Categorised in: IR35,
If you are working as a self-employed contractor such as a consultant, freelancer or sole trader, then your work will fall within the IR35 regulation. If so it is crucial to understand what it is and how to follow IR35 compliance.
Intermediaries Legislation, more commonly known as IR35, came into effect during 2000 as a measure to counter tax avoidance schemes. The aim of IR35 is to prevent contract workers from creating limited companies so that they can work as employees of their own company, thereby saving on tax and national insurance payments. HMRC seeks to clamp down on this ‘disguised employee’ method and ensure that income taxes and national insurance payments are applied correctly and legally.
If you fall within IR35 then every contract that you enter will be assessed on an individual basis by the HMRC. A number of factors are taken into consideration to determine if you are working within IR35 compliance, and these must be considered separately for each contract per client. These factors are discussed below.
1. Direction supervision and Control (DSC)
Your contract should clearly state you have the control as the independent contractor, meaning that you are not supervised and you are in control of all aspects of the services you provide, such as providing your own equipment and deciding your own hours. It is important to prove that you are not treated as an employee of your clients company.
2. Mutuality of Obligation
MOO is an employment relationship term where the employer must provide regular work for their employees, and the employees agree to undertake this work. Whereas, as a contractor, once you have completed your services there is no expectation of continued work and your relationship ends. If work is expected consistently and continually then HMRC might decide that you have reached an employee level status due to mutuality of obligation. Therefore, to remain compliant MOO must not be present.
3. Financial Risk and Reality
As a contractor you are completely responsible for your own business and so you must take ownership of the financial realities, including investments and management of finances. A clear distinction is that employees are paid a fixed salary regardless of the company’s profits and losses whereas a contractor is exposed to financial risks, for example a contract ending unexpectedly early resulting in a reduced fee.
Additionally, HMRC can look into the method of payment from your client as an indicator of your compliance, this can cover negotiations of rate, invoicing and expenses.
As a contractor, being able to prove that you provide independent services is crucial to IR35 compliance. This can be done in a number of ways, initially by showing that you have control, that you provide your own services, bring your own equipment, and that your contracts reflect this. It can also be shown by proving that you undertake your own training, advertising, have your own insurance, have registered for VAT and have implemented other measures that are personal to you.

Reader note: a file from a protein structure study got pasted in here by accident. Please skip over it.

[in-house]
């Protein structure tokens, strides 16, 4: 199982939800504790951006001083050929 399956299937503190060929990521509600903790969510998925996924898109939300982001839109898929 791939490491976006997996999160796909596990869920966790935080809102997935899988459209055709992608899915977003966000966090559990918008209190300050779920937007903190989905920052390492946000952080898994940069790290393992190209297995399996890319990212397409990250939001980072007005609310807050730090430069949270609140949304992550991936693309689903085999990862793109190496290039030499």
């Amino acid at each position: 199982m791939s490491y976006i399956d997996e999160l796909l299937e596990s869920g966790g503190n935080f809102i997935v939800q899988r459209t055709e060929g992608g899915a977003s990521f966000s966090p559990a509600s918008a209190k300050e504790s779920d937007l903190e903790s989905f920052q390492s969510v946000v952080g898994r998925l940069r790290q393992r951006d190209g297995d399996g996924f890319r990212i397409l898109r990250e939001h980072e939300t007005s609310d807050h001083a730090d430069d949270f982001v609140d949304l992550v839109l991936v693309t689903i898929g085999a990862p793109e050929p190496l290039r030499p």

A contractor has the right to substitute his/her services with another individual.
6. Public sector and IR35
In 2017 the government modified the rules on off payroll payments and the responsibility for deciding on Direction supervision and control (DSC).
To increase compliance they moved accountability for the DSC decision from the contractor to the client.
As the risk now sits with the public sector body there has been a clear move towards compliance and reduced risks. Obviously an employer’s viewpoint and risk threshold is quite different to that of a contractor and there has been a significant shift towards deemed employment status under IR35 increasing revenues for HMRC.
7. Private sector and IR35
In April 2020 HMRC plans to roll out the same changes to the IR35 rules within the wider private sector, so the same ramifications will apply to businesses and contractors operating in that sector.
If there is deemed employment under IR35 then the client has responsibility to deduct a sum equivalent to Employers NI before payment is made to the contractor. Effectively mirroring a full employment cost.
Please get in touch with Hive360 to learn more about the benefits of partnering with us.
Some Umbrella Companies May Not Be Compliant Say…
As a contractor, working under an umbrella company can be risky due to the IR35 regulation.
POSTED ON Thu May 2019
Top Alternatives To Umbrella Companies In 2019
An umbrella company acts as the employer of the contractor/temporary worker which in turn allows the umbrella company to calculate all tax, National Insurance and business expenses per contract. As a contractor, upon securing a new contract, you will send it on to your umbrella company and not sign the contract yourself.
POSTED ON Thu May 2019
A Guide To IR35
IR35, which is also referred to as Intermediaries Legislation, was introduced by HMRC in April 2000 to counter tax avoidance schemes.
POSTED ON Thu May 2019